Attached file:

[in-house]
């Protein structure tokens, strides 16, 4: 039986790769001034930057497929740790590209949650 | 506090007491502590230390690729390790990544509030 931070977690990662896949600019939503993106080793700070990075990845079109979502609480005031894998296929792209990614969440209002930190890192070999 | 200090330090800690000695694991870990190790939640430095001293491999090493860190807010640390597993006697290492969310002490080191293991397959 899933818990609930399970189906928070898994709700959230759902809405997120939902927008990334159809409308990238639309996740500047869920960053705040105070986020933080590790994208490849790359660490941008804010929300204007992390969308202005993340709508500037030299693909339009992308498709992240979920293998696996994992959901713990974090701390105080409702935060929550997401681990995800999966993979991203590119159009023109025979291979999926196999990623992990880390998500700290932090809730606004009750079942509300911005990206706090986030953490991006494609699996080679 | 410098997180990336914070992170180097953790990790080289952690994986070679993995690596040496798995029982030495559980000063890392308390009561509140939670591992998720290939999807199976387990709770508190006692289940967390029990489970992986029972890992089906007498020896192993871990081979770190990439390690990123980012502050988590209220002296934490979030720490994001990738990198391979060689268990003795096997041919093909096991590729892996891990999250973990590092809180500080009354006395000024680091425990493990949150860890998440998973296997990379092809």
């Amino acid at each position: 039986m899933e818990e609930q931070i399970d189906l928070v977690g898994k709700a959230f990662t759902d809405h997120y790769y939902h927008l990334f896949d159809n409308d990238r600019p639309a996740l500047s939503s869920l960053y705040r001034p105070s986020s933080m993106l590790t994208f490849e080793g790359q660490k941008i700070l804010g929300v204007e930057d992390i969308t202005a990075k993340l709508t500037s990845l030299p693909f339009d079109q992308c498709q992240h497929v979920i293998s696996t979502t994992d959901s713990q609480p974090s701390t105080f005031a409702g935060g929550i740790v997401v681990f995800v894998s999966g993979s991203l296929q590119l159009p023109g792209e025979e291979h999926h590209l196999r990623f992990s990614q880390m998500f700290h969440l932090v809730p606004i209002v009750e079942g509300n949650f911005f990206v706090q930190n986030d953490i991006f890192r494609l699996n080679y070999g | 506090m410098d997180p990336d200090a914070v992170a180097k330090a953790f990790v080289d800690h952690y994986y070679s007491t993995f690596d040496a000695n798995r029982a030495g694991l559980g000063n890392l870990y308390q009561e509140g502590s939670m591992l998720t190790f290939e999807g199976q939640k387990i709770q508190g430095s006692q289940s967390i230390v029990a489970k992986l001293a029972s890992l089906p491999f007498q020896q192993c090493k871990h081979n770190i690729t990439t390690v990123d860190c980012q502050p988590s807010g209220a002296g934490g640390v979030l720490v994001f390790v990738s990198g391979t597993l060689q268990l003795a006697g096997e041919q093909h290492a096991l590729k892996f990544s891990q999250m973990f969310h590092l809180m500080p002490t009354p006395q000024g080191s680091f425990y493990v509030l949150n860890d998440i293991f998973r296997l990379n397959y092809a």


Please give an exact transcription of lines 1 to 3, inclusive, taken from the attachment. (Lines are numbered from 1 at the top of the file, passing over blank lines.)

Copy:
[in-house]
């Protein structure tokens, strides 16, 4: 039986790769001034930057497929740790590209949650 | 506090007491502590230390690729390790990544509030 931070977690990662896949600019939503993106080793700070990075990845079109979502609480005031894998296929792209990614969440209002930190890192070999 | 200090330090800690000695694991870990190790939640430095001293491999090493860190807010640390597993006697290492969310002490080191293991397959 899933818990609930399970189906928070898994709700959230759902809405997120939902927008990334159809409308990238639309996740500047869920960053705040105070986020933080590790994208490849790359660490941008804010929300204007992390969308202005993340709508500037030299693909339009992308498709992240979920293998696996994992959901713990974090701390105080409702935060929550997401681990995800999966993979991203590119159009023109025979291979999926196999990623992990880390998500700290932090809730606004009750079942509300911005990206706090986030953490991006494609699996080679 | 410098997180990336914070992170180097953790990790080289952690994986070679993995690596040496798995029982030495559980000063890392308390009561509140939670591992998720290939999807199976387990709770508190006692289940967390029990489970992986029972890992089906007498020896192993871990081979770190990439390690990123980012502050988590209220002296934490979030720490994001990738990198391979060689268990003795096997041919093909096991590729892996891990999250973990590092809180500080009354006395000024680091425990493990949150860890998440998973296997990379092809």
């Amino acid at each position: 039986m899933e818990e609930q931070i399970d189906l928070v977690g898994k709700a959230f990662t759902d809405h997120y790769y939902h927008l990334f896949d159809n409308d990238r600019p639309a996740l500047s939503s869920l960053y705040r001034p105070s986020s933080m993106l590790t994208f490849e080793g790359q660490k941008i700070l804010g929300v204007e930057d992390i969308t202005a990075k993340l709508t500037s990845l030299p693909f339009d079109q992308c498709q992240h497929v979920i293998s696996t979502t994992d959901s713990q609480p974090s701390t105080f005031a409702g935060g929550i740790v997401v681990f995800v894998s999966g993979s991203l296929q590119l159009p023109g792209e025979e291979h999926h590209l196999r990623f992990s990614q880390m998500f700290h969440l932090v809730p606004i209002v009750e079942g509300n949650f911005f990206v706090q930190n986030d953490i991006f890192r494609l699996n080679y070999g | 506090m410098d997180p990336d200090a914070v992170a180097k330090a953790f990790v080289d800690h952690y994986y070679s007491t993995f690596d040496a000695n798995r029982a030495g694991l559980g000063n890392l870990y308390q009561e509140g502590s939670m591992l998720t190790f290939e999807g199976q939640k387990i709770q508190g430095s006692q289940s967390i230390v029990a489970k992986l001293a029972s890992l089906p491999f007498q020896q192993c090493k871990h081979n770190i690729t990439t390690v990123d860190c980012q502050p988590s807010g209220a002296g934490g640390v979030l720490v994001f390790v990738s990198g391979t597993l060689q268990l003795a006697g096997e041919q093909h290492a096991l590729k892996f990544s891990q999250m973990f969310h590092l809180m500080p002490t009354p006395q000024g080191s680091f425990y493990v509030l949150n860890d998440i293991f998973r296997l990379n397959y092809a």